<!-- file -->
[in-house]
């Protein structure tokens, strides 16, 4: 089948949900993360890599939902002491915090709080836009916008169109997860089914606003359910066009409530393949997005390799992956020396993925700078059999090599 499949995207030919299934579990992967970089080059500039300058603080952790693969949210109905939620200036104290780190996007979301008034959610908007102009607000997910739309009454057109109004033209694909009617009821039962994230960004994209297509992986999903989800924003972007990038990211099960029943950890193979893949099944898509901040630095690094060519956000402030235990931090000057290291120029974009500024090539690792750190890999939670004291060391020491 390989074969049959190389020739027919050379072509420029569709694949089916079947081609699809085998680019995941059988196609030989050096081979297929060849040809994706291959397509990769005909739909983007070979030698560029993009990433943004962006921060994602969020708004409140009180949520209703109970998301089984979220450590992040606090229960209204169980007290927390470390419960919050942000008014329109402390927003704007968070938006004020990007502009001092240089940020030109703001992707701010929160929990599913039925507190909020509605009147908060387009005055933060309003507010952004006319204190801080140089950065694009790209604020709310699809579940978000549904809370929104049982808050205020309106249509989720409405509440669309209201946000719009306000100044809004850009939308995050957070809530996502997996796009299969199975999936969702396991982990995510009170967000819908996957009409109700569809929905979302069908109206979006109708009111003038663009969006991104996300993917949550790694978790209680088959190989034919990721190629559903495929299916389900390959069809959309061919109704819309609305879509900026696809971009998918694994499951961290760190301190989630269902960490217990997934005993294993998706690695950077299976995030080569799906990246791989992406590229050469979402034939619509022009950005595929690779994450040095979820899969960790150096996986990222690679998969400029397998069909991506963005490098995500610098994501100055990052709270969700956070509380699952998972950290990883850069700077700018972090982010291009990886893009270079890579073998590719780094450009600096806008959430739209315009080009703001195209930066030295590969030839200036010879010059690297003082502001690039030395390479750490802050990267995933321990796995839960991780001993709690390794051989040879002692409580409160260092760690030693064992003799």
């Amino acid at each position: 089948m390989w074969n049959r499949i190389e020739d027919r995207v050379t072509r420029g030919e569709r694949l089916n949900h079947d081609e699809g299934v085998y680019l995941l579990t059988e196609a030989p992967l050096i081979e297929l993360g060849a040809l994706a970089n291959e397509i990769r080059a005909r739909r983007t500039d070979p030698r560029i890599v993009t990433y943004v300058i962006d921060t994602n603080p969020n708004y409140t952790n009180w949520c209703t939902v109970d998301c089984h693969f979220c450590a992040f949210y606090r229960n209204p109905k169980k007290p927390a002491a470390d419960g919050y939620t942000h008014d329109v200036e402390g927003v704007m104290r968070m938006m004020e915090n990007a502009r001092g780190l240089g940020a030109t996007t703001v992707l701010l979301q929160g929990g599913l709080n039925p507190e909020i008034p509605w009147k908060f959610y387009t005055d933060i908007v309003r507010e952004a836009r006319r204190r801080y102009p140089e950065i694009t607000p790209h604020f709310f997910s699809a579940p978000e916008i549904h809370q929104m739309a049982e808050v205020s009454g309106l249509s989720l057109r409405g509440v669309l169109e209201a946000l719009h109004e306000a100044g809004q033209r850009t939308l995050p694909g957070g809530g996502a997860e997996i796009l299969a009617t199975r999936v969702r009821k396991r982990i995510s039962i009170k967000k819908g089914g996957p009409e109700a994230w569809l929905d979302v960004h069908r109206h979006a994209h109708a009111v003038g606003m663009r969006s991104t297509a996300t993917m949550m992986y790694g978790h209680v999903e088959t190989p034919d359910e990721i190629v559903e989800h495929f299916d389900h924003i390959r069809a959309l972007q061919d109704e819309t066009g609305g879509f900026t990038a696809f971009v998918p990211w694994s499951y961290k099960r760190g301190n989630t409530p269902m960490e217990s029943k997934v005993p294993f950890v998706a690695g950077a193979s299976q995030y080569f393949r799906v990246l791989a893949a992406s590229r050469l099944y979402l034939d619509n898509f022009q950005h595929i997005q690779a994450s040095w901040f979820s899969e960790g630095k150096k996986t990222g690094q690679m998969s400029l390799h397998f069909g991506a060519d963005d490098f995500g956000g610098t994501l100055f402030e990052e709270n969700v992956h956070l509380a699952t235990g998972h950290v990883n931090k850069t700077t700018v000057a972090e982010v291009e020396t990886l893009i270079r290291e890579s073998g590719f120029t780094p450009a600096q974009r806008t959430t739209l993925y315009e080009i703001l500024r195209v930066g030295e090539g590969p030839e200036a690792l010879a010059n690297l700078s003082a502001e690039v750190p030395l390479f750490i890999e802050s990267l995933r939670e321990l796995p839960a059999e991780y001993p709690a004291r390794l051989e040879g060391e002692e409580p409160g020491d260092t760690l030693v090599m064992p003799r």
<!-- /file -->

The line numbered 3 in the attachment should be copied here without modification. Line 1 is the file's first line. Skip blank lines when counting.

């Amino acid at each position: 089948m390989w074969n049959r499949i190389e020739d027919r995207v050379t072509r420029g030919e569709r694949l089916n949900h079947d081609e699809g299934v085998y680019l995941l579990t059988e196609a030989p992967l050096i081979e297929l993360g060849a040809l994706a970089n291959e397509i990769r080059a005909r739909r983007t500039d070979p030698r560029i890599v993009t990433y943004v300058i962006d921060t994602n603080p969020n708004y409140t952790n009180w949520c209703t939902v109970d998301c089984h693969f979220c450590a992040f949210y606090r229960n209204p109905k169980k007290p927390a002491a470390d419960g919050y939620t942000h008014d329109v200036e402390g927003v704007m104290r968070m938006m004020e915090n990007a502009r001092g780190l240089g940020a030109t996007t703001v992707l701010l979301q929160g929990g599913l709080n039925p507190e909020i008034p509605w009147k908060f959610y387009t005055d933060i908007v309003r507010e952004a836009r006319r204190r801080y102009p140089e950065i694009t607000p790209h604020f709310f997910s699809a579940p978000e916008i549904h809370q929104m739309a049982e808050v205020s009454g309106l249509s989720l057109r409405g509440v669309l169109e209201a946000l719009h109004e306000a100044g809004q033209r850009t939308l995050p694909g957070g809530g996502a997860e997996i796009l299969a009617t199975r999936v969702r009821k396991r982990i995510s039962i009170k967000k819908g089914g996957p009409e109700a994230w569809l929905d979302v960004h069908r109206h979006a994209h109708a009111v003038g606003m663009r969006s991104t297509a996300t993917m949550m992986y790694g978790h209680v999903e088959t190989p034919d359910e990721i190629v559903e989800h495929f299916d389900h924003i390959r069809a959309l972007q061919d109704e819309t066009g609305g879509f900026t990038a696809f971009v998918p990211w694994s499951y961290k099960r760190g301190n989630t409530p269902m960490e217990s029943k997934v005993p294993f950890v998706a690695g950077a193979s299976q995030y080569f393949r799906v990246l791989a893949a992406s590229r050469l099944y979402l034939d619509n898509f022009q950005h595929i997005q690779a994450s040095w901040f979820s899969e960790g630095k150096k996986t990222g690094q690679m998969s400029l390799h397998f069909g991506a060519d963005d490098f995500g956000g610098t994501l100055f402030e990052e709270n969700v992956h956070l509380a699952t235990g998972h950290v990883n931090k850069t700077t700018v000057a972090e982010v291009e020396t990886l893009i270079r290291e890579s073998g590719f120029t780094p450009a600096q974009r806008t959430t739209l993925y315009e080009i703001l500024r195209v930066g030295e090539g590969p030839e200036a690792l010879a010059n690297l700078s003082a502001e690039v750190p030395l390479f750490i890999e802050s990267l995933r939670e321990l796995p839960a059999e991780y001993p709690a004291r390794l051989e040879g060391e002692e409580p409160g020491d260092t760690l030693v090599m064992p003799r």